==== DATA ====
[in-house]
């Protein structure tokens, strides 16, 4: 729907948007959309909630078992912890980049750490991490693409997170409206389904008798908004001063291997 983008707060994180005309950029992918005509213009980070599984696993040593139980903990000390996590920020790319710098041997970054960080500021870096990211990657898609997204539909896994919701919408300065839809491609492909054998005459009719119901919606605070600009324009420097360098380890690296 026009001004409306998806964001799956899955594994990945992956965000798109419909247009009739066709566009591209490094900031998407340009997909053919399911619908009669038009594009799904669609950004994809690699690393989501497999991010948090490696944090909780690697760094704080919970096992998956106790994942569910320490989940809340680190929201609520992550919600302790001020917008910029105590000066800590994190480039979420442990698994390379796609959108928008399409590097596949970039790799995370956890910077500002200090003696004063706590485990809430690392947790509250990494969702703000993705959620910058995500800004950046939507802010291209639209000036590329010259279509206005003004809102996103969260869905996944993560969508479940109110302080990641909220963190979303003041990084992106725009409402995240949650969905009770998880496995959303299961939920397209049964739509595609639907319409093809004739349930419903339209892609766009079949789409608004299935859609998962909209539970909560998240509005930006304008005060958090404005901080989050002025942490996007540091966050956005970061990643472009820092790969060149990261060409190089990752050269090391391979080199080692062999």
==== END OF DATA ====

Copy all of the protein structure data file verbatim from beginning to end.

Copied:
[in-house]
């Protein structure tokens, strides 16, 4: 729907948007959309909630078992912890980049750490991490693409997170409206389904008798908004001063291997 983008707060994180005309950029992918005509213009980070599984696993040593139980903990000390996590920020790319710098041997970054960080500021870096990211990657898609997204539909896994919701919408300065839809491609492909054998005459009719119901919606605070600009324009420097360098380890690296 026009001004409306998806964001799956899955594994990945992956965000798109419909247009009739066709566009591209490094900031998407340009997909053919399911619908009669038009594009799904669609950004994809690699690393989501497999991010948090490696944090909780690697760094704080919970096992998956106790994942569910320490989940809340680190929201609520992550919600302790001020917008910029105590000066800590994190480039979420442990698994390379796609959108928008399409590097596949970039790799995370956890910077500002200090003696004063706590485990809430690392947790509250990494969702703000993705959620910058995500800004950046939507802010291209639209000036590329010259279509206005003004809102996103969260869905996944993560969508479940109110302080990641909220963190979303003041990084992106725009409402995240949650969905009770998880496995959303299961939920397209049964739509595609639907319409093809004739349930419903339209892609766009079949789409608004299935859609998962909209539970909560998240509005930006304008005060958090404005901080989050002025942490996007540091966050956005970061990643472009820092790969060149990261060409190089990752050269090391391979080199080692062999």